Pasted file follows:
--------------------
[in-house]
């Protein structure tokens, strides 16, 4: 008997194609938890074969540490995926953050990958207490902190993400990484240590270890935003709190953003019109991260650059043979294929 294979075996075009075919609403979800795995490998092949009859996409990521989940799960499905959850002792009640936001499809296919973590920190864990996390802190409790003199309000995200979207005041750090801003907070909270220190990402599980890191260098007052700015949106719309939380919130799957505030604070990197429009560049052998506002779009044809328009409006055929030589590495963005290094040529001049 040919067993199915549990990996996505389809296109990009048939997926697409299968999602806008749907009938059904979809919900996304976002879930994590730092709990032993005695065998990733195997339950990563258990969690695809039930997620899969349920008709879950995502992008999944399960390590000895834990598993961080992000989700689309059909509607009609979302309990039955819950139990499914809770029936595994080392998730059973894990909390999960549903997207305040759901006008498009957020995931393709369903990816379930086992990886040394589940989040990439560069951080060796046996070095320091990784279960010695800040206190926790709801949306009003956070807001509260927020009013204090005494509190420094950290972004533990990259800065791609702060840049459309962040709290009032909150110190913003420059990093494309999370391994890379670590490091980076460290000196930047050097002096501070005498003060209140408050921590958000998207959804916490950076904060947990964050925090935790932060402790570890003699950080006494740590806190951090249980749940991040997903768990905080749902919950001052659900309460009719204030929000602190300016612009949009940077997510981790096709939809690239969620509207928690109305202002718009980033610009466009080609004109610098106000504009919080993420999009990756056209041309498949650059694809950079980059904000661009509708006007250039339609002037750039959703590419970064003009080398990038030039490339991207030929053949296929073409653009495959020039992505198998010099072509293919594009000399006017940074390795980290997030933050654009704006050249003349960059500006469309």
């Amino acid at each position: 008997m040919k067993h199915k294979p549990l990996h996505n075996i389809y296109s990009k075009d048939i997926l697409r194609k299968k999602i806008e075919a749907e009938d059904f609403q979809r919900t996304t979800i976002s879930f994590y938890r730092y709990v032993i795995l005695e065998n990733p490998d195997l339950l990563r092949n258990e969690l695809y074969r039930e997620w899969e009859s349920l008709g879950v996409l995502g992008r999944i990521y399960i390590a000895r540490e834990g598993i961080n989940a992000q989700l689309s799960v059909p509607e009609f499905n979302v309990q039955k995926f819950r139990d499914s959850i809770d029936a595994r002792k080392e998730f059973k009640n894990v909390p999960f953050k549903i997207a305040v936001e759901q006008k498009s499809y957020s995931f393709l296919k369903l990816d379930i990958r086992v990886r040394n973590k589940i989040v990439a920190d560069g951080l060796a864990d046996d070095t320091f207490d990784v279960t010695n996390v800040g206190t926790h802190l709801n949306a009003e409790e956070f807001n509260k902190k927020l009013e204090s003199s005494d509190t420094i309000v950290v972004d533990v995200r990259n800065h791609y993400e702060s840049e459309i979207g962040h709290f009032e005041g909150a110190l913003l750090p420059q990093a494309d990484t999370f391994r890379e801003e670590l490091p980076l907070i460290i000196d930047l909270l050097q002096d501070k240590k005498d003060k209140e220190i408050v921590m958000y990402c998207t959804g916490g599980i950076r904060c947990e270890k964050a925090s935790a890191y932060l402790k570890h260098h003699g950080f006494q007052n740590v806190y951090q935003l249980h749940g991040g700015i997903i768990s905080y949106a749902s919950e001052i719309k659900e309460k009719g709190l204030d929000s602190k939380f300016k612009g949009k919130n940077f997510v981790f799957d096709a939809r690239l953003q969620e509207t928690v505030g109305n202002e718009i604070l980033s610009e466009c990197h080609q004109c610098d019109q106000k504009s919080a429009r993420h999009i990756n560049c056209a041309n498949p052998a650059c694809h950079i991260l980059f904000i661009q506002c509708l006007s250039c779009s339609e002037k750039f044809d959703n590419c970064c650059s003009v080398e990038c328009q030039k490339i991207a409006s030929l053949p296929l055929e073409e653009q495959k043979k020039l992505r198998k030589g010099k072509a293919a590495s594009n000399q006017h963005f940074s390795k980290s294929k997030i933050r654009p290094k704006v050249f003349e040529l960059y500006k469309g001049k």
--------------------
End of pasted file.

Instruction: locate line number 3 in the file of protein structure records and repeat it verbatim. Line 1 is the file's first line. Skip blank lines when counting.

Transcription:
């Amino acid at each position: 008997m040919k067993h199915k294979p549990l990996h996505n075996i389809y296109s990009k075009d048939i997926l697409r194609k299968k999602i806008e075919a749907e009938d059904f609403q979809r919900t996304t979800i976002s879930f994590y938890r730092y709990v032993i795995l005695e065998n990733p490998d195997l339950l990563r092949n258990e969690l695809y074969r039930e997620w899969e009859s349920l008709g879950v996409l995502g992008r999944i990521y399960i390590a000895r540490e834990g598993i961080n989940a992000q989700l689309s799960v059909p509607e009609f499905n979302v309990q039955k995926f819950r139990d499914s959850i809770d029936a595994r002792k080392e998730f059973k009640n894990v909390p999960f953050k549903i997207a305040v936001e759901q006008k498009s499809y957020s995931f393709l296919k369903l990816d379930i990958r086992v990886r040394n973590k589940i989040v990439a920190d560069g951080l060796a864990d046996d070095t320091f207490d990784v279960t010695n996390v800040g206190t926790h802190l709801n949306a009003e409790e956070f807001n509260k902190k927020l009013e204090s003199s005494d509190t420094i309000v950290v972004d533990v995200r990259n800065h791609y993400e702060s840049e459309i979207g962040h709290f009032e005041g909150a110190l913003l750090p420059q990093a494309d990484t999370f391994r890379e801003e670590l490091p980076l907070i460290i000196d930047l909270l050097q002096d501070k240590k005498d003060k209140e220190i408050v921590m958000y990402c998207t959804g916490g599980i950076r904060c947990e270890k964050a925090s935790a890191y932060l402790k570890h260098h003699g950080f006494q007052n740590v806190y951090q935003l249980h749940g991040g700015i997903i768990s905080y949106a749902s919950e001052i719309k659900e309460k009719g709190l204030d929000s602190k939380f300016k612009g949009k919130n940077f997510v981790f799957d096709a939809r690239l953003q969620e509207t928690v505030g109305n202002e718009i604070l980033s610009e466009c990197h080609q004109c610098d019109q106000k504009s919080a429009r993420h999009i990756n560049c056209a041309n498949p052998a650059c694809h950079i991260l980059f904000i661009q506002c509708l006007s250039c779009s339609e002037k750039f044809d959703n590419c970064c650059s003009v080398e990038c328009q030039k490339i991207a409006s030929l053949p296929l055929e073409e653009q495959k043979k020039l992505r198998k030589g010099k072509a293919a590495s594009n000399q006017h963005f940074s390795k980290s294929k997030i933050r654009p290094k704006v050249f003349e040529l960059y500006k469309g001049k």